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In re Estate of Brock

Supreme Court of Tennessee, Knoxville

November 22, 2017

IN RE: ESTATE OF J. DON BROCK

          Session September 6, 2017

         Appeal by Permission from the Court of Appeals Chancery Court for Hamilton County No. 15-P-245 Jeffrey M. Atherton, Chancellor.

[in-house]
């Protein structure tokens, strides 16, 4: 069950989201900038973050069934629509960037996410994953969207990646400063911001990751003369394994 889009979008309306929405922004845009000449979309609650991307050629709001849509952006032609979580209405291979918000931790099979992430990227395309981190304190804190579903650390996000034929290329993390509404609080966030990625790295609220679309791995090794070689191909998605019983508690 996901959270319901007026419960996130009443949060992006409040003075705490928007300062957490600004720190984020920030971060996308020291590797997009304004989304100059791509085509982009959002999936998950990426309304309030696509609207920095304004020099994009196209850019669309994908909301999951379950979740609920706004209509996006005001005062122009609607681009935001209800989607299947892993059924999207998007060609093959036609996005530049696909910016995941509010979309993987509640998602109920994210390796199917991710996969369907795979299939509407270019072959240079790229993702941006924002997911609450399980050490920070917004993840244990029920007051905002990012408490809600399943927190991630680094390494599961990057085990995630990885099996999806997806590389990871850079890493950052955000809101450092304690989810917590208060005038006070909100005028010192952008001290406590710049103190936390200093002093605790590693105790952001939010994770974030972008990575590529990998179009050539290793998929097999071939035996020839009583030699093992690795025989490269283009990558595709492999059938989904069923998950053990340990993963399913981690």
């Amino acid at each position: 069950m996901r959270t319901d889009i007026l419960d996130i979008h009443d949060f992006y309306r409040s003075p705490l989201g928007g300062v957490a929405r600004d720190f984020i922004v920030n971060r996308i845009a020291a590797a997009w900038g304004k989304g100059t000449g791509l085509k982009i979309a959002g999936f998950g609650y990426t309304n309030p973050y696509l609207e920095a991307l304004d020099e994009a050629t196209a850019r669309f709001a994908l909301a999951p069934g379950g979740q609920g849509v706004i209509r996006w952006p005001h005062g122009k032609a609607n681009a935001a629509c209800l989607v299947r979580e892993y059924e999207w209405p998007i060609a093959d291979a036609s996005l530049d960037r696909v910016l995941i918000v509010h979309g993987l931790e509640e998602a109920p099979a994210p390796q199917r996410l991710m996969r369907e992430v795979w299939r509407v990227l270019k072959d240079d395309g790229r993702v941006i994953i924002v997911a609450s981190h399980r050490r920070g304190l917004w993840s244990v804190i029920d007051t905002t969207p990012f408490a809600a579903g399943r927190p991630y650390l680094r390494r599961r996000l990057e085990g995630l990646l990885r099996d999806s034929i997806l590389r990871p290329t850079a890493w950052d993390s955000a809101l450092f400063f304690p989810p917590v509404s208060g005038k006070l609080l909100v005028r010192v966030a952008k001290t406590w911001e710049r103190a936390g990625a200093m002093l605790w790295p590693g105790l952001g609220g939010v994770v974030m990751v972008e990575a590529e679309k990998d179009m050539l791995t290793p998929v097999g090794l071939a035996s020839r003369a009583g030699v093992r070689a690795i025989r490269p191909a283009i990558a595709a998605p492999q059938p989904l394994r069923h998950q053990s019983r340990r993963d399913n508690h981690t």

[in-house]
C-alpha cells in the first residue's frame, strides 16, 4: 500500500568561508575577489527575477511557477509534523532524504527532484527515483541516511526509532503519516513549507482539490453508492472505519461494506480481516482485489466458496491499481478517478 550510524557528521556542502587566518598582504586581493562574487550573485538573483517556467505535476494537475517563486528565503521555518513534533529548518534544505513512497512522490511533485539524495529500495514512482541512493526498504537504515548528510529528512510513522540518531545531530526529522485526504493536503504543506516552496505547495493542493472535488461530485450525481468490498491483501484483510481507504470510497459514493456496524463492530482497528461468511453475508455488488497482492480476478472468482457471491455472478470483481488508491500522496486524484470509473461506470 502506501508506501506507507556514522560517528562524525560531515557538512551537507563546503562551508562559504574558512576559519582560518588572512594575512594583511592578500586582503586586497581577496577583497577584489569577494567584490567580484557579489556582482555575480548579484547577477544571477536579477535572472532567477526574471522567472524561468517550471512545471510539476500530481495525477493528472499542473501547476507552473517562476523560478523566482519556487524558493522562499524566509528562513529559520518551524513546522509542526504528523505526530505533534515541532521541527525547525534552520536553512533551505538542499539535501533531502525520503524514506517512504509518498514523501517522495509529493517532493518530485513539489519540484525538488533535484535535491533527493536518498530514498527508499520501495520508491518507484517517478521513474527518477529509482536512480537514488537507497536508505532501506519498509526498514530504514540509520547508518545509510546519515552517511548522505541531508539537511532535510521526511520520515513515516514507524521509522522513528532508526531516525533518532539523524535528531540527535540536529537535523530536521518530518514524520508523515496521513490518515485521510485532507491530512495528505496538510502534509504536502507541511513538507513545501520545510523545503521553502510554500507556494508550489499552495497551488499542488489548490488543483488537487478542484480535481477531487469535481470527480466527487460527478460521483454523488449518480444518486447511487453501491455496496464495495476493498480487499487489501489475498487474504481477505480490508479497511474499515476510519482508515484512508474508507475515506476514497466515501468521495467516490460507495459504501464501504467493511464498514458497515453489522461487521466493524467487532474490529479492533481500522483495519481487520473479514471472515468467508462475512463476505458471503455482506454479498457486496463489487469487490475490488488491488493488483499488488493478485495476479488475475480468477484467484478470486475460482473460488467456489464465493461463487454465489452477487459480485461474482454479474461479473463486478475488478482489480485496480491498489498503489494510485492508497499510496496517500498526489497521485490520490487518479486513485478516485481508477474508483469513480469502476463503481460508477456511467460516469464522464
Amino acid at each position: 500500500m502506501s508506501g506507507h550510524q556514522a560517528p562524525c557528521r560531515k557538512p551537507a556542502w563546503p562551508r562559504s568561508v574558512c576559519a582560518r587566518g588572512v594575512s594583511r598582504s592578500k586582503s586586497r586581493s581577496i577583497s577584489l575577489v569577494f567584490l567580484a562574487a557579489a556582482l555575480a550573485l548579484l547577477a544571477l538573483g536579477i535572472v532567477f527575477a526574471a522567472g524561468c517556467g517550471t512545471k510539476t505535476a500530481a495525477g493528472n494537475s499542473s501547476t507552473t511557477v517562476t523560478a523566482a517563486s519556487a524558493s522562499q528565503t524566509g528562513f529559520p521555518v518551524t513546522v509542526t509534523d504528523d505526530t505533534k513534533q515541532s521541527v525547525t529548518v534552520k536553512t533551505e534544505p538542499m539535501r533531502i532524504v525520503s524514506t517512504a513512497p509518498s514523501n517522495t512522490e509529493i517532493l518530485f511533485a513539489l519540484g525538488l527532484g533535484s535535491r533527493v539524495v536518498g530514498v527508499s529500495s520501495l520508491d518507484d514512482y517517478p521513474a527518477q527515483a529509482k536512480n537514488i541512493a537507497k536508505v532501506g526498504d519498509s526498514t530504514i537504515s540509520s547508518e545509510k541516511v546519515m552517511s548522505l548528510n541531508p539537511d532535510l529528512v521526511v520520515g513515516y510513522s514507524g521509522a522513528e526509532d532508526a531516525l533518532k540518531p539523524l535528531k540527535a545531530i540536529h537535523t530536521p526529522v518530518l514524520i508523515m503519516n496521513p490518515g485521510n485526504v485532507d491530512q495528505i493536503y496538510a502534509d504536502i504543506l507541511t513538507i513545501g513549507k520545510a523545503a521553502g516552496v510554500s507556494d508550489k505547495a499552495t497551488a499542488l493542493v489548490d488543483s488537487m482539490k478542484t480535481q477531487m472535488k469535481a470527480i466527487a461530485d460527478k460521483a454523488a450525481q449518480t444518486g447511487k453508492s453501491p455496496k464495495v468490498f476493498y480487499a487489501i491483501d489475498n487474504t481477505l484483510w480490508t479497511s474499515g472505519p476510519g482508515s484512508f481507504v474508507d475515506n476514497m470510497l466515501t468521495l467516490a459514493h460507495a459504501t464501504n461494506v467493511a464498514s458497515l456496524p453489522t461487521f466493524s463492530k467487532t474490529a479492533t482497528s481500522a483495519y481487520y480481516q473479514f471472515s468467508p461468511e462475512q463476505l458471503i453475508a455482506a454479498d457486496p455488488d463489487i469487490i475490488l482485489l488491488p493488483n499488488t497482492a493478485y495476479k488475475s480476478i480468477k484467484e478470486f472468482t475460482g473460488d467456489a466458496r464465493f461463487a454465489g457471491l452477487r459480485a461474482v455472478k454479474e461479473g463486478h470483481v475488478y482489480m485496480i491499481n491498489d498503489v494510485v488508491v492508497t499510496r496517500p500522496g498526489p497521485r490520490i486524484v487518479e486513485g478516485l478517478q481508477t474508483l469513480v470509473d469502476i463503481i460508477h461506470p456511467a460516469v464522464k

We granted permission to appeal to determine whether the contestants-five of the decedent's seven children-have standing to bring this will contest. The contestants were expressly disinherited by a will dated October 1, 2013, and admitted to probate and by a prior will, dated October 11, 2012, produced during this litigation. The trial court dismissed this will contest for lack of standing, concluding that two prior decisions of this Court-Cowan v. Walker, 96 S.W. 967 (Tenn. 1906) and Jennings v. Bridgeford, 403 S.W.2d 289 (Tenn. 1966)-required the dismissal. The Court of Appeals affirmed. Although we agree with the courts below that Cowan and Jennings include imprecise language that could be viewed as establishing a broad, bright-line rule that persons disinherited by facially valid successive wills lack standing, we conclude that those decisions are factually distinct and did not announce such a broad rule. We reaffirm the general rule, long recognized in Tennessee, that to establish standing a contestant must show that he or she would be entitled to share in the decedent's estate if the will were set aside or if no will existed. The contestants here have satisfied this requirement by showing that they would share in the decedent's estate under the laws of intestacy and under prior wills. Thus, the judgments of the trial court and Court of Appeals dismissing this will contest for lack of standing are reversed, and this matter is remanded to the trial court for further proceedings consistent with this decision.